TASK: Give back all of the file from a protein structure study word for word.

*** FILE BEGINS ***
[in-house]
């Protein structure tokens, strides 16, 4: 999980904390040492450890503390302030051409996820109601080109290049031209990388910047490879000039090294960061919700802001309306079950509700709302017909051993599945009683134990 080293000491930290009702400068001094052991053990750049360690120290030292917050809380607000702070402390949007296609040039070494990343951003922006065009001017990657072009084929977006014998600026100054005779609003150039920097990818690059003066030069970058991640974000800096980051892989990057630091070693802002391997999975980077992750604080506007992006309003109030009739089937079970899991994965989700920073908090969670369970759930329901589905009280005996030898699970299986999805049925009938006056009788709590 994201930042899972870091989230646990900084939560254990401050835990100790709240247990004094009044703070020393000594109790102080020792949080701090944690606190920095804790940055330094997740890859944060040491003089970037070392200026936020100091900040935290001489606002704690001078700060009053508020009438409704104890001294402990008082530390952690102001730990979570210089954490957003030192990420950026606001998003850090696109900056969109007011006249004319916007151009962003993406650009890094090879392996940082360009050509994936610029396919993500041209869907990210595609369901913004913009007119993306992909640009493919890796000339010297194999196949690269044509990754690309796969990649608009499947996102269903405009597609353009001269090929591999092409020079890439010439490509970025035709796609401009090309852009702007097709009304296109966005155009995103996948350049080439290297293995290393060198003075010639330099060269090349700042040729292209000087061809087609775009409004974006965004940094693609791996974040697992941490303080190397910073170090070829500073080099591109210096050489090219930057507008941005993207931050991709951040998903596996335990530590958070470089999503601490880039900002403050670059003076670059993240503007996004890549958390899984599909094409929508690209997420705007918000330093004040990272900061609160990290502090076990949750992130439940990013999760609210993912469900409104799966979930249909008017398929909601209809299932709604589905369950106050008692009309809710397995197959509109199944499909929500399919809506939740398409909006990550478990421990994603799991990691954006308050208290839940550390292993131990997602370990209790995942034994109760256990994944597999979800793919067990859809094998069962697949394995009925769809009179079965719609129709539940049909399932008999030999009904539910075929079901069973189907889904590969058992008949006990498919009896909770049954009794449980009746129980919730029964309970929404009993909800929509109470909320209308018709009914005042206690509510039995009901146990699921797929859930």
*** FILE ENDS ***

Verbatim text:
[in-house]
């Protein structure tokens, strides 16, 4: 999980904390040492450890503390302030051409996820109601080109290049031209990388910047490879000039090294960061919700802001309306079950509700709302017909051993599945009683134990 080293000491930290009702400068001094052991053990750049360690120290030292917050809380607000702070402390949007296609040039070494990343951003922006065009001017990657072009084929977006014998600026100054005779609003150039920097990818690059003066030069970058991640974000800096980051892989990057630091070693802002391997999975980077992750604080506007992006309003109030009739089937079970899991994965989700920073908090969670369970759930329901589905009280005996030898699970299986999805049925009938006056009788709590 994201930042899972870091989230646990900084939560254990401050835990100790709240247990004094009044703070020393000594109790102080020792949080701090944690606190920095804790940055330094997740890859944060040491003089970037070392200026936020100091900040935290001489606002704690001078700060009053508020009438409704104890001294402990008082530390952690102001730990979570210089954490957003030192990420950026606001998003850090696109900056969109007011006249004319916007151009962003993406650009890094090879392996940082360009050509994936610029396919993500041209869907990210595609369901913004913009007119993306992909640009493919890796000339010297194999196949690269044509990754690309796969990649608009499947996102269903405009597609353009001269090929591999092409020079890439010439490509970025035709796609401009090309852009702007097709009304296109966005155009995103996948350049080439290297293995290393060198003075010639330099060269090349700042040729292209000087061809087609775009409004974006965004940094693609791996974040697992941490303080190397910073170090070829500073080099591109210096050489090219930057507008941005993207931050991709951040998903596996335990530590958070470089999503601490880039900002403050670059003076670059993240503007996004890549958390899984599909094409929508690209997420705007918000330093004040990272900061609160990290502090076990949750992130439940990013999760609210993912469900409104799966979930249909008017398929909601209809299932709604589905369950106050008692009309809710397995197959509109199944499909929500399919809506939740398409909006990550478990421990994603799991990691954006308050208290839940550390292993131990997602370990209790995942034994109760256990994944597999979800793919067990859809094998069962697949394995009925769809009179079965719609129709539940049909399932008999030999009904539910075929079901069973189907889904590969058992008949006990498919009896909770049954009794449980009746129980919730029964309970929404009993909800929509109470909320209308018709009914005042206690509510039995009901146990699921797929859930």